This poem is a memorandum of how much depression affected Sylvia’s life, how badly she no longer wants to be alive, yet no one took this seriously. Sylvia Plath is the core idea of art imitating art, but because her words are so beautiful, no one really understood the consequences of them. Instead, there came the romanticization of her death—that even when taking her own life, Sylvia left out milk for her children—not how horribly she suffered in her very short life.
More recently, photography has become a big medium for portraying the human condition. It can pick up details a brush and oil paints never could. Melissa Spitz, in particular, is spending her career studying the condition of her mother. When Melissa was seven years old, her mother was institutionalized for the first time, and officially diagnosed with depression, bipolar disorder, paranoid schizophrenia, and alcoholism—a genetic disease that can also be caused by traumatic experience during childhood, as defined by the DSM-V.
In the collection titled, “You Have Nothing to Worry About.”, Melissa Spitz photographs her mother at different times in her life suffering from various mental disorders, much of which are titled as phrases her mother has said during those bouts. For example, “I fell down and broke my jaw,” an image capturing her mother with a deep cut on her eyebrow accompanied by a bruise on her chin. These photographs are a direct representation of the type of delusional life Melissa’s mother has been living in. From trying on her high school cheerleading costume, to holding up her hands and praying in a hospital bed, to covering the walls outside of Melissa’s room with notes—her mother lives in a form of escapism, a deception of reality that allows her to cope in ways that others may not understand.. The reality of mental disorders is that they affect not only those who suffer from them, but their friends, family, or children. It is not only a struggle from within, but a struggle for everyone.
Modernity in society does not always mean an understanding from those suffering from psychological disorders. Substance Abuse Disorder is highly stigmatized in the twenty-first century. Kaveh Akbar suffers from alcoholism, a disease many believe that sufferers have control over, that they can make the choice to continue or to stop at any time, but this is false. In his book composed of poetry, Calling a Wolf a Wolf, Akbar gives his addiction a name, Wolf, in hopes that naming it would give him control over alcoholism. Addiction is the ground that his poetry grows its roots—his recovery and the reckoning of his addiction.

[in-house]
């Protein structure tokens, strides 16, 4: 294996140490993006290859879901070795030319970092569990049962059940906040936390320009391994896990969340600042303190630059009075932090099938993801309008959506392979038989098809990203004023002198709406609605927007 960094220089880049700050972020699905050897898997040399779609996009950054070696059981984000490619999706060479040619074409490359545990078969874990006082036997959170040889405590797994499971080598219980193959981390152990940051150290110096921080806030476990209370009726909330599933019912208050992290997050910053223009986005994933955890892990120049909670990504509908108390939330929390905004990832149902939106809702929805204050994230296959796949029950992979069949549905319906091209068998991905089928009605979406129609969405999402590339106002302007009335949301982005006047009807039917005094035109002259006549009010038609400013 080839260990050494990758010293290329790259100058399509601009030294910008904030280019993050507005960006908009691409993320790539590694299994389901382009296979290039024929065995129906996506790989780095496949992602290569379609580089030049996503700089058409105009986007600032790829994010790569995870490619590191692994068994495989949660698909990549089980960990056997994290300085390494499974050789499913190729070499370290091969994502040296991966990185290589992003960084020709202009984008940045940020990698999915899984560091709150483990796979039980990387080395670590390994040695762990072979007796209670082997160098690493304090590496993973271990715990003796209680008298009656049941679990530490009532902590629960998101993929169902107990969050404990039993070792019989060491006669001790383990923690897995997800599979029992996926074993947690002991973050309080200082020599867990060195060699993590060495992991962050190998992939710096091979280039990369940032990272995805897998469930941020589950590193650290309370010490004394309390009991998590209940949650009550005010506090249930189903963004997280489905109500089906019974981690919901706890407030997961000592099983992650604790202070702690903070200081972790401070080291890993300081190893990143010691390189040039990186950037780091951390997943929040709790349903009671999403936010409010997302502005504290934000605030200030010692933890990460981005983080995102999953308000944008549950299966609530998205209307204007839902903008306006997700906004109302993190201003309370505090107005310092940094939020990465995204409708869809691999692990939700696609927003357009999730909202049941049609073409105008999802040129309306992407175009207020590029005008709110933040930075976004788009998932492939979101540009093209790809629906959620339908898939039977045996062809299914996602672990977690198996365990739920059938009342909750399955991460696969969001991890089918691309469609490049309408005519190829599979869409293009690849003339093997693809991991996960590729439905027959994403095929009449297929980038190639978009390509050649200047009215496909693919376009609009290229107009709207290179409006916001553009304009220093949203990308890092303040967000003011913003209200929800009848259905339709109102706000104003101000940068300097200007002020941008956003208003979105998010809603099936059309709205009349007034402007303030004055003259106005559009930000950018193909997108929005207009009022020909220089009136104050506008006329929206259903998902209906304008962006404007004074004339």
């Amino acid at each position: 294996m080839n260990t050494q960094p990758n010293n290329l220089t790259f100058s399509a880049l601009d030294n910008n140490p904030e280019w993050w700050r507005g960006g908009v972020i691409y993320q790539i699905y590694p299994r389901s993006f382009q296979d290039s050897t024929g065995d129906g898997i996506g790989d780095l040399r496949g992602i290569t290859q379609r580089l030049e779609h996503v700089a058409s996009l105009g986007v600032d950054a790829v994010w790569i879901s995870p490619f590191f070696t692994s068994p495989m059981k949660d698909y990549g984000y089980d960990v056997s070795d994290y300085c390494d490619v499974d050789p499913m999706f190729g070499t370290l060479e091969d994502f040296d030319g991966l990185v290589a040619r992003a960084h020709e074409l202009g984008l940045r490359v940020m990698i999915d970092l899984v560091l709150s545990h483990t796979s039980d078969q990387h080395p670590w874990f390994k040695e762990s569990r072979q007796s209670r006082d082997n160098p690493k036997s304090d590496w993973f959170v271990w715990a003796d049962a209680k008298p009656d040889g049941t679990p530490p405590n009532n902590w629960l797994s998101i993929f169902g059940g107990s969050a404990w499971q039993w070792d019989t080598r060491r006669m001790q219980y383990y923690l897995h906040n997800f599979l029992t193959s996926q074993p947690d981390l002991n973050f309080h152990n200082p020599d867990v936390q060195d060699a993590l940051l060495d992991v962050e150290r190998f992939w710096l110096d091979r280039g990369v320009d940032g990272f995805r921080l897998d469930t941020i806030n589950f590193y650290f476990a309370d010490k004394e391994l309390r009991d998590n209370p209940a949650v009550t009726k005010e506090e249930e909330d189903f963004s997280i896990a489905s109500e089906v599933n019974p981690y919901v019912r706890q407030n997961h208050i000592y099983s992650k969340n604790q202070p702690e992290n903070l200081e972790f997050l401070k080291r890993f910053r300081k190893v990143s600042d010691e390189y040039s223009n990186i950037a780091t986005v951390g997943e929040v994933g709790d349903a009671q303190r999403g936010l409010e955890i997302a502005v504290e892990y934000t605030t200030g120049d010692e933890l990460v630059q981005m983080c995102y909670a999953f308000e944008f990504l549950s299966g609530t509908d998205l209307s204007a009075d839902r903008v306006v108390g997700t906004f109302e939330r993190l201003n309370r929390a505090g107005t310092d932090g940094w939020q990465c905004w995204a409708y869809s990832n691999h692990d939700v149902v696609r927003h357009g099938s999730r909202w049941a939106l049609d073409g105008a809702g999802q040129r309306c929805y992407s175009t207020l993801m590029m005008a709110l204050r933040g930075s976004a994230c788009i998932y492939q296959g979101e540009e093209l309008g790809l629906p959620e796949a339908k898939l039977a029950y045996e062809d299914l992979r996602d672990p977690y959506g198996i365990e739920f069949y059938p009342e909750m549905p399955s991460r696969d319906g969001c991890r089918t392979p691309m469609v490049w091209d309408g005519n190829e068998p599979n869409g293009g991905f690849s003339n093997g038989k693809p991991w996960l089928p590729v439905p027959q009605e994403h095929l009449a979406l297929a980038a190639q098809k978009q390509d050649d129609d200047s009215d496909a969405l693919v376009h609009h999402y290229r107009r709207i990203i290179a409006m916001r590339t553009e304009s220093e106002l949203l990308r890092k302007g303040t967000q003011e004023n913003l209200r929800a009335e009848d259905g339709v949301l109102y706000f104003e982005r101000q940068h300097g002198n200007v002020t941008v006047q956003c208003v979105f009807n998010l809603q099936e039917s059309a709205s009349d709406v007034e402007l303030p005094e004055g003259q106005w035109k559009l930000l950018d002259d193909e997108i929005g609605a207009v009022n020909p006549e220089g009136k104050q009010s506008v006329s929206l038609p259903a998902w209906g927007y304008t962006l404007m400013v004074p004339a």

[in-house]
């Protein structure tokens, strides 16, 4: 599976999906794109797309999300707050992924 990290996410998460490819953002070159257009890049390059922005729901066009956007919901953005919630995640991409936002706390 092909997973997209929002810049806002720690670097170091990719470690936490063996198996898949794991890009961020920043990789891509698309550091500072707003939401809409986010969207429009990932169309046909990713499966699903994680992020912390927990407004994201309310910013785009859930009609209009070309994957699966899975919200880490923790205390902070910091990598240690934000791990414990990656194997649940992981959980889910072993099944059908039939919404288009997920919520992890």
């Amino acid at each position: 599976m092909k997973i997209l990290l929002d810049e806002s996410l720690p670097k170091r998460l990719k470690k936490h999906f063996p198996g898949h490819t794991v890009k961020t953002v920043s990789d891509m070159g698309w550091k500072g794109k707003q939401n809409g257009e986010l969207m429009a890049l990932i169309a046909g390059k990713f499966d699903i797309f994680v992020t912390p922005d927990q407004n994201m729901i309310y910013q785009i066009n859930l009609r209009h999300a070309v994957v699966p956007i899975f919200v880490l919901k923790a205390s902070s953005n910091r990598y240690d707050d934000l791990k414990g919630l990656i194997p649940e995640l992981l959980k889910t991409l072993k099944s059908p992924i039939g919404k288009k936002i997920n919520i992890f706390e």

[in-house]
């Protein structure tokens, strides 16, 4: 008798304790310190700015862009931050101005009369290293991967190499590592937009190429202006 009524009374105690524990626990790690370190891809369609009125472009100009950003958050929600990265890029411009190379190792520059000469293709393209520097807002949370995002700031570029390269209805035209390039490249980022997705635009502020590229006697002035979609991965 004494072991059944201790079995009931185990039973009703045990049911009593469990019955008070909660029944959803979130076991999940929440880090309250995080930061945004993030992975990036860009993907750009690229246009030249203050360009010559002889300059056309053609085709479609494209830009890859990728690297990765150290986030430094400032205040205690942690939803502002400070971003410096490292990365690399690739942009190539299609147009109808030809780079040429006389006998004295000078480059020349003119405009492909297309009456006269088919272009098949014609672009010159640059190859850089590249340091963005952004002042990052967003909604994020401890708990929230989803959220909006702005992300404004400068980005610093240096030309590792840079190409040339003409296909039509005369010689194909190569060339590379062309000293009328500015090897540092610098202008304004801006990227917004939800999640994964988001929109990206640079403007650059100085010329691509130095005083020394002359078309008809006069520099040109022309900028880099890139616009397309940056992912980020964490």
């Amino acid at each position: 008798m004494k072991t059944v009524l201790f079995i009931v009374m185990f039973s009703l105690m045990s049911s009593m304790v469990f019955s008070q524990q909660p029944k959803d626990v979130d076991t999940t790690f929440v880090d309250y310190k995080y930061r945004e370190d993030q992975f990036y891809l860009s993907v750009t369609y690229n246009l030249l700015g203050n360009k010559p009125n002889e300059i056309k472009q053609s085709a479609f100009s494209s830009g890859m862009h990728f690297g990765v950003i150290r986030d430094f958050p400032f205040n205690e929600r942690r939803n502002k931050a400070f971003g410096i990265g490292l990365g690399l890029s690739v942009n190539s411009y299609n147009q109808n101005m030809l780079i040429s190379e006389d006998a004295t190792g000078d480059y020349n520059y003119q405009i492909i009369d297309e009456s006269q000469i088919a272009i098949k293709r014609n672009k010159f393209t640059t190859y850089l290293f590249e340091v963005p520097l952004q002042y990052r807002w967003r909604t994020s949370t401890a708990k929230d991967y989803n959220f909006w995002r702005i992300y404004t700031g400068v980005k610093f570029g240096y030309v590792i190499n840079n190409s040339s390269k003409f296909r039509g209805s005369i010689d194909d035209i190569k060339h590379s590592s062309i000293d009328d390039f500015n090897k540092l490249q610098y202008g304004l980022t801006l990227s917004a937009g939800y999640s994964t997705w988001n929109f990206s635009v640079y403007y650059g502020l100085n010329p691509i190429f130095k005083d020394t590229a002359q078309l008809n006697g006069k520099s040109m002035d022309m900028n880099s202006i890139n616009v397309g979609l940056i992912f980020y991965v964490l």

In this chapbook, he writes several different portraits of himself including: Portrait of an Alcoholic, Portrait of an Alcoholic with Withdrawal, Portrait of an Alcoholic With Home Invader and Housefly, among others. These all express a hunger for life, to be free of Kaveh’s demons, and the longing for raw human experiences. Much like many of the artists spoken about before, Kaveh’s disease is hidden; it’s not something he wears on his face for all to see. It’s invisible, just like heart disease or diabetes, but it still lives among the people the disease takes root in.
Kaveh Akbar wants his readers to understand just this; to be able to know that addiction is not a choice—it’s hereditary, it works as a part of one’s brain. Just how the brain tells the body to breathe, it was the same organ that told him to drink. Calling a Wolf a Wolf describes the self-affliction of addiction and the repercussions of this mental disorder—it doesn’t discriminate and it is not a choice.
Suffering and art are not necessarily mutually exclusive, but they can be. Yet both together create awareness and a sense of relatability. Van Gogh didn’t just go mad when he decided to cut part of his left ear off, he was misunderstood, an outcast of society. Sylvia Plath did not just have a morbid fascination with death, she wanted to live with her heart, but the brain often overpowers our will to live. Theodore Gericault was able to connect with the patients in asylums because he had a mutual understanding of their ailments, painting them as human, not their disorder. While Frida Kahlo was traumatized by her accident that left her barren and perturbed as she grappled with her layers of identity, her artwork is a testament to expression and a desire to be understood. Melissa Spitz, on the other hand, was able to cope with her mother’s schizophrenia and other mental disorders through art, as it allowed her to form a relationship with her mother instead of categorizing her as her disease. And Kaveh Akbar gave his addiction a name so that he objectify it, look it in the eyes, and come to terms with it. Disease, no matter what, is a wolf—it takes and it takes and it eats away at the soul until there is nothing left. The intersectionality of art and mental illness is a decrepit line to walk, but it is also one that has been portrayed on canvases for centuries and it will continue to do so as artists all over the world learn to adapt and live with their emotional scars. This is the ultimate truth.